Healing our heroes: Muskegon yoga class helps those suffering from PTSD

Posted at 11:17 PM, May 09, 2018
and last updated 2018-05-09 23:17:54-04

MUSKEGON, Mich. -- A yoga instructor in Muskegon is helping local heroes deal with the effects of war.

Blue Horizons Wellness Yoga is open to anyone who has dealt with trauma.

Vicki Schneider, co-owner of Blue Horizons, started the class for veterans and first responders and their families about a year ago.

"This is the program that Walter Reed Medical Center uses with returning veterans to help them deal with PTSD and other symptoms of war,” Schneider said.

Schneider was inspired to learn about the National Warriors at Ease program because of what she experienced growing up.

“My dad’s a Korean War vet," she said. "You could tell things were kind of eating him alive and he just didn’t have a way to deal with what he went through in the war and that’s why we want to offer these classes because yoga and meditation have been shown to help with the symptoms of PTSD and trauma."

Schneider wanted to make sure no other veterans have to struggle alone like her father did. Once a week on Wednesday evenings she offers the free, donation-based class.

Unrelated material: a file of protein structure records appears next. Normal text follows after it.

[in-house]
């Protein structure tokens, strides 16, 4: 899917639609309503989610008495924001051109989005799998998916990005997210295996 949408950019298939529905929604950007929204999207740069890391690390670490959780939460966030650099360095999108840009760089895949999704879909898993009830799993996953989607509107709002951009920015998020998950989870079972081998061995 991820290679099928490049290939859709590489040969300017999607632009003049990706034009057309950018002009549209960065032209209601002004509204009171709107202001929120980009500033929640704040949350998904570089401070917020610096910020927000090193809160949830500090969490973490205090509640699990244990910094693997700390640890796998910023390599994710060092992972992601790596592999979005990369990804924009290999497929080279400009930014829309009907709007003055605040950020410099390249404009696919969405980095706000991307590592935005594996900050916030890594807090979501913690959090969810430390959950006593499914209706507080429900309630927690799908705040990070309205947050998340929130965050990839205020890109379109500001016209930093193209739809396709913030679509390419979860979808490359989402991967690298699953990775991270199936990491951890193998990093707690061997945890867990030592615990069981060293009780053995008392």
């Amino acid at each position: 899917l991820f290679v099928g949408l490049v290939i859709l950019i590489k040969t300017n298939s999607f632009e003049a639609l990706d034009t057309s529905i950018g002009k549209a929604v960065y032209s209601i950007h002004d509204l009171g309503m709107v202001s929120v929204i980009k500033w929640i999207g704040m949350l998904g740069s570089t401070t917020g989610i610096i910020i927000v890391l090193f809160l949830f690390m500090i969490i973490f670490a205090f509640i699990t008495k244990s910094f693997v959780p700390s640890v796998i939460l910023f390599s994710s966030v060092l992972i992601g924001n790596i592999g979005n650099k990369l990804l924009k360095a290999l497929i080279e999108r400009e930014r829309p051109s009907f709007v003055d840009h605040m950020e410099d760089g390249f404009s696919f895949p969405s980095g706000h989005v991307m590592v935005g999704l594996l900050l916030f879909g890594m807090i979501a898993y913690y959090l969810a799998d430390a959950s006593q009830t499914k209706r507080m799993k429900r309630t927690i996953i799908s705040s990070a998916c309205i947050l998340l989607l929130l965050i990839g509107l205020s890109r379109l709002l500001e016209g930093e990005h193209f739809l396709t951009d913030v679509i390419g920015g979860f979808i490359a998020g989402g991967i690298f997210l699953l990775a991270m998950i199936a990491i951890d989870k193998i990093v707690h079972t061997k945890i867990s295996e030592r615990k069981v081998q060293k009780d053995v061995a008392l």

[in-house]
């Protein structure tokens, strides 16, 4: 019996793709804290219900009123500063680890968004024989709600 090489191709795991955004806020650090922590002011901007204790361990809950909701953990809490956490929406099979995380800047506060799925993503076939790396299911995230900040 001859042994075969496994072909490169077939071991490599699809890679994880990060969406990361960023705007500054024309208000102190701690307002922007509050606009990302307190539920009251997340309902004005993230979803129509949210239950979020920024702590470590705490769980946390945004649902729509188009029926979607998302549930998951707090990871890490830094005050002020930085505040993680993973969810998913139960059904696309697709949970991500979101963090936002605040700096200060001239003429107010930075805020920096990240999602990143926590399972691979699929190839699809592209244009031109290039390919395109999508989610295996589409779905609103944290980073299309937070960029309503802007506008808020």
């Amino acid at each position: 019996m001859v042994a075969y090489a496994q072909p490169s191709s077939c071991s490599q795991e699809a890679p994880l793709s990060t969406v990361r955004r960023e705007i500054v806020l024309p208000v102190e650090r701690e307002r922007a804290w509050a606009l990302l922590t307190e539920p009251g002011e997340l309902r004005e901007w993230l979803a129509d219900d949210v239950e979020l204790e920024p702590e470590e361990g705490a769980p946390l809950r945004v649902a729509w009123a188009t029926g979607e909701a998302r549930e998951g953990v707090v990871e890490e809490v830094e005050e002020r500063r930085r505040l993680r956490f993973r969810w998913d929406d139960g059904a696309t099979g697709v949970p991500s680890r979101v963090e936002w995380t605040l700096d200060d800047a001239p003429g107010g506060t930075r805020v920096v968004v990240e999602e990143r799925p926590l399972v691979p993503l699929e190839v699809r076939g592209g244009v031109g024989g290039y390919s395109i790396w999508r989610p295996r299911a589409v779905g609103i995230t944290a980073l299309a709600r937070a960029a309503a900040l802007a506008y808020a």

"Didn’t know much about it other than it looked like it was pretty simple," Army veteran Rich Predko tells FOX 17. "It looked like it. I’ve learned differently."

Predko started yoga with fellow veteran Andy Golightly last summer.

"This class has helped me learn to breathe and keep going instead of sitting around,” Predko said.

Both men say many of their friends are hesitant to try it because of the stigma surrounding yoga and meditation, or are just intimidated.

“It’s kind of like that 'Well yoga is girly.' Well no it’s not. It’s tough. And 'meditation is for sissies.' No it’s a skill," Schneider said.

Schneider says the class is designed specifically for veterans and first responders.

“We take out all the woo woo words, because most of yoga and meditation is based on science anyway, so we just don’t bother with that," she said. "If you’re going to straighten your leg, you straighten your leg."

Through breathing and stretching, meditation and relaxation, Schneider says the class can help ease some of the pain caused by PTSD.

"It calms your nervous system, it reduces anxiety, it reduces all of those things that create this problem," she said. "And so it increases the relaxation response and then it reduces anxiety, stress, improves your sleep, it gives you time to figure out a response to an issue.”

“I think it’s helped me more that I can talk more about PTSD than what I held in for 40 years and so it’s just relaxing and it just feels good," Predko says. "She works you to death, but it feels good once the meditation parts there.”

The class is held every Wednesday at 5:30 p.m. You can find more information on the Blue Horizons website.